Trusting (or not) the Wikipedia

As I began thinking about my Google presentation I plan to deliver on Wednesday at EdTech 2011, I also thought of the Wikipedia, that other website some teachers don’t like. (I think the case against Google is far less plausible than the one(s) against Wikipedia.) So, why don’t teachers like the Wikipedia? This blog post outlines at least 10 reasons why students shouldn’t rely upon, or cite, the Wikipedia.

While they do admit there’s a place for the Wikipedia in education, I’d like to be the advocate for what’s right with the Wikipedia.

  1. It’s free. The adage goes, “you get what you pay for,” which would imply the quality here isn’t good. In fact, I often find the basic information I am looking for when visiting search results that point to Wikipedia. That’s a lot of value, despite the cost.
  2. You can see what people were thinking. The discussion tabs along the top give insight to what people where thinking in terms of edits. You don’t get this in other media (things like encyclopedias).
  3. The Wikipedia really reflects the true nature of knowledge. There are few static facts in life. Perspectives are always changing, as does the concept of knowledge. The fact that articles are changing, morphing, and are being massaged by different biases and viewpoints is more authentic.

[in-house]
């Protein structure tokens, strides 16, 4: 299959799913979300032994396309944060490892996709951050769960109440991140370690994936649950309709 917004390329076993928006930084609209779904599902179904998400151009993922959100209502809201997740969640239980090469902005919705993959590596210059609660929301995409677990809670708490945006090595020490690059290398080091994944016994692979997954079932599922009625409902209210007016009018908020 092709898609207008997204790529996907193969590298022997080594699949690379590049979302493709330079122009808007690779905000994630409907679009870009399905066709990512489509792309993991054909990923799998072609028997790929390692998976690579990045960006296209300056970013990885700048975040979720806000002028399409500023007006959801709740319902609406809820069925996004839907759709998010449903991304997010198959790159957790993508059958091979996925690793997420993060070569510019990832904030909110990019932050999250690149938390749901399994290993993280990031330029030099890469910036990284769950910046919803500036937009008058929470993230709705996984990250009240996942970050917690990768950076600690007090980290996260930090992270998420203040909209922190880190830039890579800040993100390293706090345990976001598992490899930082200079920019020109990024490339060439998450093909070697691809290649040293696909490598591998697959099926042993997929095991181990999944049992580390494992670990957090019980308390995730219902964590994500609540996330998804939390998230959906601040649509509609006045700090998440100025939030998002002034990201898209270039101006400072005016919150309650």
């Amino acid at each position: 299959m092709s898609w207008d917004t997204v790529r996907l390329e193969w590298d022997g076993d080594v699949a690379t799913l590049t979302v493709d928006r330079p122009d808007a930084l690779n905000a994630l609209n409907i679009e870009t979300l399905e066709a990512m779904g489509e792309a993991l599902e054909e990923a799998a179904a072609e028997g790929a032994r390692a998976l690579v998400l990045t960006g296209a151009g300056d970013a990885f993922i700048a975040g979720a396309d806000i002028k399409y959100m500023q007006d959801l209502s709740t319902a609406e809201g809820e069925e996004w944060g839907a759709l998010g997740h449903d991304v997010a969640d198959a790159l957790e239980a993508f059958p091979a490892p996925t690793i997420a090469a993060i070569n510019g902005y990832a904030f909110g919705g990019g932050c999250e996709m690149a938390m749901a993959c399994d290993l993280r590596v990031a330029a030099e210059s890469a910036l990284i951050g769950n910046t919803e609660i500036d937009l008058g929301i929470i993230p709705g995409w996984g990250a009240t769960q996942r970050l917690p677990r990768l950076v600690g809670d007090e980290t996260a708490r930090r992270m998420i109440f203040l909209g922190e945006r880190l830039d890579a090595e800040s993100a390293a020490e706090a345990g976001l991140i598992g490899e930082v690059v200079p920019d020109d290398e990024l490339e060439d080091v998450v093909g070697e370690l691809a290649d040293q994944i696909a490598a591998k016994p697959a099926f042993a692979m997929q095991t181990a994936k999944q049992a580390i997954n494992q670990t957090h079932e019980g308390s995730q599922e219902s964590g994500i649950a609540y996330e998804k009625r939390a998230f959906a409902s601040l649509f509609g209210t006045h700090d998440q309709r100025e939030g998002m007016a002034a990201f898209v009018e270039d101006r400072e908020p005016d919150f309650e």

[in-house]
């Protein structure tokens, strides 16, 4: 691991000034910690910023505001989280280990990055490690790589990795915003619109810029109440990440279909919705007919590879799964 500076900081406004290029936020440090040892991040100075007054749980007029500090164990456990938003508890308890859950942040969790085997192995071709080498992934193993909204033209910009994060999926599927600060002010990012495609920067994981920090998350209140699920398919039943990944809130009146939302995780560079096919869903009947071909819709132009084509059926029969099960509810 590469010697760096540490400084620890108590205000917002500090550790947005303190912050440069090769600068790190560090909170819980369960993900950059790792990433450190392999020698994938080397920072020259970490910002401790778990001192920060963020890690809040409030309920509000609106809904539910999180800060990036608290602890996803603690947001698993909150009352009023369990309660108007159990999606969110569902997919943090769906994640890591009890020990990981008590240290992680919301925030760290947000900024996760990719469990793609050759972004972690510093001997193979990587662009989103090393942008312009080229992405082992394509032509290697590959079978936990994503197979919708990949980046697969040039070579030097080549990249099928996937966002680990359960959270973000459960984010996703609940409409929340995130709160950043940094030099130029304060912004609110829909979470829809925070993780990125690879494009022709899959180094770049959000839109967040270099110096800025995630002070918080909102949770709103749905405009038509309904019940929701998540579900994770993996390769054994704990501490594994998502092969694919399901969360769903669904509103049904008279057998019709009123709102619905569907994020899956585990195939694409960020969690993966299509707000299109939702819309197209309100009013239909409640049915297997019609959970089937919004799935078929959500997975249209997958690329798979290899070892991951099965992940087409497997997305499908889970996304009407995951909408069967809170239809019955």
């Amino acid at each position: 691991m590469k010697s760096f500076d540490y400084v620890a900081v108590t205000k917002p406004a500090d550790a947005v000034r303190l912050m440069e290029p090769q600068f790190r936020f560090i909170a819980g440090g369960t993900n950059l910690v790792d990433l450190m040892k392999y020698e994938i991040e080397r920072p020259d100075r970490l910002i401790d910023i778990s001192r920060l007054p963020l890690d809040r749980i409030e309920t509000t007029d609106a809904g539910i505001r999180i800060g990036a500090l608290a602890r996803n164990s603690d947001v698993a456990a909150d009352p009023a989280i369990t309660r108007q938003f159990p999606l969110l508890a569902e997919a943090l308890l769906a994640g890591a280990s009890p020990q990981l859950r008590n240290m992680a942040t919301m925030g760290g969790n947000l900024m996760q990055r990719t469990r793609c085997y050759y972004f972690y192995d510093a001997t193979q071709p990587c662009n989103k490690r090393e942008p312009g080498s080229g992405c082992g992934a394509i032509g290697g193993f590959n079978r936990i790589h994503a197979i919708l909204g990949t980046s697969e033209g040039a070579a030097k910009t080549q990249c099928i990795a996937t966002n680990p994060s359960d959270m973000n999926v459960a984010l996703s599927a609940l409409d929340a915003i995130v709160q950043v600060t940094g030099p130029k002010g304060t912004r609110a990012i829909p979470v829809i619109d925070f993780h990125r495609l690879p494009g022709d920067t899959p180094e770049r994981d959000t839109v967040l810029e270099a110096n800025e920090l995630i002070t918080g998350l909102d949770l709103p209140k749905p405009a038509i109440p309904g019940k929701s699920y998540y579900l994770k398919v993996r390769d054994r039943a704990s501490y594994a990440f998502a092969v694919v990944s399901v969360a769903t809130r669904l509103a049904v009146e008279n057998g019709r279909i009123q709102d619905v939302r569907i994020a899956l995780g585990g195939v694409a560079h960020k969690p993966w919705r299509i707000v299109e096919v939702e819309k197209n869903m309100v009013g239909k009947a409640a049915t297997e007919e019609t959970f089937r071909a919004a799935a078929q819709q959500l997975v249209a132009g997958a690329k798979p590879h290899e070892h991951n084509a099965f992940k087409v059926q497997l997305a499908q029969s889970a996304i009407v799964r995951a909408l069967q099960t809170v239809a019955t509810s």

4. It’s open. Cases about difficulty in changing content, or control by all white graduate students aside, the wiki format is an open one. And despite being open now with locks and other safeguards, the corpus of the Wikipedia is remarkable when you consider it was created by donated time and talent.
  5. It’s broad. What other resource is as broad and wide as the Wikipedia?
  6. It’s multimedia In addition to graphics, some article contain animations, and others musical examples.
  7. It challenges our understanding. I agree, the articles shouldn’t be taken at face value. All knowledge is messy. We should be questioning a lot more in life, too.
  8. Articles link to other sources. In some cases, the articles supporting what’s written are of a quality that deserves our attention.
  9. You can make it better. You don’t have to only be a Wikipedia consumer.
  10. It’s popular. What better way to attempt to keep content honest than to have a large audience? The more eyes, I say, the better.